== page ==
A Frightening Number

As far as documentaries go, John Humphrys' recent BBC2 film wasn't half bad. It reflected a genuine desire to grapple with a complex issue. It was relatively honest about the realities of the UK's class system. And it made the all-too-rare acknowledgement that sometimes, what we want for our own children isn't what we claim to want for society as a whole.

The one aspect of it which I did find disappointing was its willingness to go along quite happily with the idea that a child's education is provided solely by his or her school. As a nation, we seem to have forgotten that teachers are just one factor in the equation that forms a well-rounded individual. Granted, they may be the most formal factor, but the home has an immense role to play too... and I don't mean that in the sense of middle-class parents buying the services of private tutors.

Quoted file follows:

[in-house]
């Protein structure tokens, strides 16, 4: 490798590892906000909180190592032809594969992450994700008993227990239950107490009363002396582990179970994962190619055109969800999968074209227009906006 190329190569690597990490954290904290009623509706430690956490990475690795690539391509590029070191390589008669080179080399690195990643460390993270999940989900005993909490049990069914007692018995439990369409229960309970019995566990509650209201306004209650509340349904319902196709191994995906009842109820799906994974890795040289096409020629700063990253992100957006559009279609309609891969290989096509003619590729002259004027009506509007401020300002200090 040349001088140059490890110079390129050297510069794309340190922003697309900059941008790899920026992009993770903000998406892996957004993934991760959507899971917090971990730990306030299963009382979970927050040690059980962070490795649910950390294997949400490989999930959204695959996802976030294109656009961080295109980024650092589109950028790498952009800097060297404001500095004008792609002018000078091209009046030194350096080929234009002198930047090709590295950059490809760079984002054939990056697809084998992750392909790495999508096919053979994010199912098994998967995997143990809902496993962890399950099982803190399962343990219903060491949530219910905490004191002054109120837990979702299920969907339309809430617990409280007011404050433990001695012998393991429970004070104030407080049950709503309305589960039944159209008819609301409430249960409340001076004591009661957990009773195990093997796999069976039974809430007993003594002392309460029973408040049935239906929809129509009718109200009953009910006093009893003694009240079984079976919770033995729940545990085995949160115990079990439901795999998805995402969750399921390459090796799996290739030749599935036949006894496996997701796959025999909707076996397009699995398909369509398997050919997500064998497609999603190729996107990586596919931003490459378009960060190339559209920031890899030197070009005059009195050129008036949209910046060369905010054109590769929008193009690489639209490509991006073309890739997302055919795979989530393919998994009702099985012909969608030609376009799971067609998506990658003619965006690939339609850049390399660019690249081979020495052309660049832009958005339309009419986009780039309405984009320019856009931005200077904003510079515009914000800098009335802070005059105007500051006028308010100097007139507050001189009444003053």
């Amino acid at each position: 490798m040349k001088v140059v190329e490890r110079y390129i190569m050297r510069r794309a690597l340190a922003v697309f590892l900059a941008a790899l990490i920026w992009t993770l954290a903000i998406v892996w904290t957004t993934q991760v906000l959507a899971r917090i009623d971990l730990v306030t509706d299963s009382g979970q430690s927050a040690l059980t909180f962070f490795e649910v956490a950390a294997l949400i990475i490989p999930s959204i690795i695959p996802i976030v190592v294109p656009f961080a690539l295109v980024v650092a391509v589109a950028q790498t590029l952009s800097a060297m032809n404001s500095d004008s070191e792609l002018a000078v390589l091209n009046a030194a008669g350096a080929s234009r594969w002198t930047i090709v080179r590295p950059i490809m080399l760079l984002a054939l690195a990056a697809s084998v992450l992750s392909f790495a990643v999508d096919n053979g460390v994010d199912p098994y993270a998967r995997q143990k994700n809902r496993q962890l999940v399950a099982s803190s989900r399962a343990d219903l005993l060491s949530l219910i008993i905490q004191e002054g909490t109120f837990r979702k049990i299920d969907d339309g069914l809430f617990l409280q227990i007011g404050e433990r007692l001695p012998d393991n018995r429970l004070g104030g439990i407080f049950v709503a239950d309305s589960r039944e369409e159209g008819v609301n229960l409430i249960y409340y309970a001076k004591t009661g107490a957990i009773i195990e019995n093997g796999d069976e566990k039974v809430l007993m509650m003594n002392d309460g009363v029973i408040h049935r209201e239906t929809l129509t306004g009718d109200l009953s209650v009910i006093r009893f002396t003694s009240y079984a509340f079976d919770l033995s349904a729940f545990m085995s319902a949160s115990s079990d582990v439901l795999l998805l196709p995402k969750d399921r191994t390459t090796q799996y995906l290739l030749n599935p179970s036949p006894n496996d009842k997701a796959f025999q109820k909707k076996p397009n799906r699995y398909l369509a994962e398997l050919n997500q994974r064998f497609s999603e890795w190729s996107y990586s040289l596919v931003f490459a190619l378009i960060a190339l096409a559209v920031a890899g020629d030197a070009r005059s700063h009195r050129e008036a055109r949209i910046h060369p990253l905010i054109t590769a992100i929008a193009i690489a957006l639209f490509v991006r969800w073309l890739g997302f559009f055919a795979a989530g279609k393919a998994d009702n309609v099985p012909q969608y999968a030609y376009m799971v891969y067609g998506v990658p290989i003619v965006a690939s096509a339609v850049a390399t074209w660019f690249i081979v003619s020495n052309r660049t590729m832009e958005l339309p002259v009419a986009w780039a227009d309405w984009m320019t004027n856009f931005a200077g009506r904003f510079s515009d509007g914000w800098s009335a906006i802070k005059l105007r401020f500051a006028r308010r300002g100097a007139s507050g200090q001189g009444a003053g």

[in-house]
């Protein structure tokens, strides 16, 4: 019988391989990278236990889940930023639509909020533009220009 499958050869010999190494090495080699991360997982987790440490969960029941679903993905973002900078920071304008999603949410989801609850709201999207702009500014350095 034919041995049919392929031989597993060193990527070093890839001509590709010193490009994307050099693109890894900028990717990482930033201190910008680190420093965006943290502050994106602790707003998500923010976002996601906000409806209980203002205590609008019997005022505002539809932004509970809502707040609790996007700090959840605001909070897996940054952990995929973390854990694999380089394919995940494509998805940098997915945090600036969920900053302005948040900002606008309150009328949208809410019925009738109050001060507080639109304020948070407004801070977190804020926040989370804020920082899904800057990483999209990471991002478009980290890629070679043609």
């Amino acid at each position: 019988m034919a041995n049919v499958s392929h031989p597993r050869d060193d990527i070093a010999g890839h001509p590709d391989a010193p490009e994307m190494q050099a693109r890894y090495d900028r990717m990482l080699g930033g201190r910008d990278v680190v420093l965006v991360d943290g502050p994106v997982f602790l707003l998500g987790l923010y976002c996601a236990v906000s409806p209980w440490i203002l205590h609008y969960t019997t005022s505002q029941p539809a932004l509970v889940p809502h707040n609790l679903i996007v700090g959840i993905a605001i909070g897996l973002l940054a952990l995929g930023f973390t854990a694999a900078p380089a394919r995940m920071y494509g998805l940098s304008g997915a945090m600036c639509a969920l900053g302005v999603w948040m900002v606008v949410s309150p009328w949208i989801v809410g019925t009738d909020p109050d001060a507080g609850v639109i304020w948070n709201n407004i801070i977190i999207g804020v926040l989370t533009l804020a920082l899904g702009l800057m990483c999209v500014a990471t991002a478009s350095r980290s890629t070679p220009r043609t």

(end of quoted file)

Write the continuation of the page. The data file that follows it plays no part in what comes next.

Why do children from poorer backgrounds regress during the summer holidays while their wealthier counterparts continue to develop? Because the latter have parents or guardians who tend to fill July and August with all sorts of opportunities for meaningful interaction with the world, thereby providing real, constant education.

So yes, I applaud any programme that dares to suggest the closure of all independent schools as a means of solving the 'inequality problem'. But I do wish we could begin to admit that for a highly developed, affluent country, we've got a frightening number of awful parents.


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